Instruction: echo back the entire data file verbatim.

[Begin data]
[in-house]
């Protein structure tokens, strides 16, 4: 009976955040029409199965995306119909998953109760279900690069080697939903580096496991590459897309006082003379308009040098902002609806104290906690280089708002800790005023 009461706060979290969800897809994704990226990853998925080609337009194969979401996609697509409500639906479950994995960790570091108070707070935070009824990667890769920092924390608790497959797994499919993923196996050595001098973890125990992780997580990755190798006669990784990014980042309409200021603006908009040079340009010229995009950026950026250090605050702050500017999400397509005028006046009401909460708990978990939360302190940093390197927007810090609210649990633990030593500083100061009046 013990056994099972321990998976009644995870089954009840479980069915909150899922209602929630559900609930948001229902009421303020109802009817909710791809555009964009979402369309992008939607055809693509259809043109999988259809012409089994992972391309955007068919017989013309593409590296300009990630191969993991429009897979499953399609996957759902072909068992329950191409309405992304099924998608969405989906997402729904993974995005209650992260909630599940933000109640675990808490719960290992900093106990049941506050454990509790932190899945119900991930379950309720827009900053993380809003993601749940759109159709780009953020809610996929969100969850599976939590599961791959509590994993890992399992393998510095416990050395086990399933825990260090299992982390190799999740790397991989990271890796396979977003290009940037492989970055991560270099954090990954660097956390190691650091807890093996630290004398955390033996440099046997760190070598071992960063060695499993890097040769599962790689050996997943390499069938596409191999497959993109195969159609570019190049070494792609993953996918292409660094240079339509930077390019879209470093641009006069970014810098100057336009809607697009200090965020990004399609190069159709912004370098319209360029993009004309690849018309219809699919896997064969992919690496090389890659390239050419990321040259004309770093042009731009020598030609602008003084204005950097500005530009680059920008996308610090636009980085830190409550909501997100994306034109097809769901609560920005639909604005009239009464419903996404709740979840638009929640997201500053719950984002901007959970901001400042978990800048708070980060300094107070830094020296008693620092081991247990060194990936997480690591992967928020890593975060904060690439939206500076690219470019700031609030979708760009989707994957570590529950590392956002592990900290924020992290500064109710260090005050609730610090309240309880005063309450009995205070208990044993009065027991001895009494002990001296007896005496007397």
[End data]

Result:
[in-house]
């Protein structure tokens, strides 16, 4: 009976955040029409199965995306119909998953109760279900690069080697939903580096496991590459897309006082003379308009040098902002609806104290906690280089708002800790005023 009461706060979290969800897809994704990226990853998925080609337009194969979401996609697509409500639906479950994995960790570091108070707070935070009824990667890769920092924390608790497959797994499919993923196996050595001098973890125990992780997580990755190798006669990784990014980042309409200021603006908009040079340009010229995009950026950026250090605050702050500017999400397509005028006046009401909460708990978990939360302190940093390197927007810090609210649990633990030593500083100061009046 013990056994099972321990998976009644995870089954009840479980069915909150899922209602929630559900609930948001229902009421303020109802009817909710791809555009964009979402369309992008939607055809693509259809043109999988259809012409089994992972391309955007068919017989013309593409590296300009990630191969993991429009897979499953399609996957759902072909068992329950191409309405992304099924998608969405989906997402729904993974995005209650992260909630599940933000109640675990808490719960290992900093106990049941506050454990509790932190899945119900991930379950309720827009900053993380809003993601749940759109159709780009953020809610996929969100969850599976939590599961791959509590994993890992399992393998510095416990050395086990399933825990260090299992982390190799999740790397991989990271890796396979977003290009940037492989970055991560270099954090990954660097956390190691650091807890093996630290004398955390033996440099046997760190070598071992960063060695499993890097040769599962790689050996997943390499069938596409191999497959993109195969159609570019190049070494792609993953996918292409660094240079339509930077390019879209470093641009006069970014810098100057336009809607697009200090965020990004399609190069159709912004370098319209360029993009004309690849018309219809699919896997064969992919690496090389890659390239050419990321040259004309770093042009731009020598030609602008003084204005950097500005530009680059920008996308610090636009980085830190409550909501997100994306034109097809769901609560920005639909604005009239009464419903996404709740979840638009929640997201500053719950984002901007959970901001400042978990800048708070980060300094107070830094020296008693620092081991247990060194990936997480690591992967928020890593975060904060690439939206500076690219470019700031609030979708760009989707994957570590529950590392956002592990900290924020992290500064109710260090005050609730610090309240309880005063309450009995205070208990044993009065027991001895009494002990001296007896005496007397």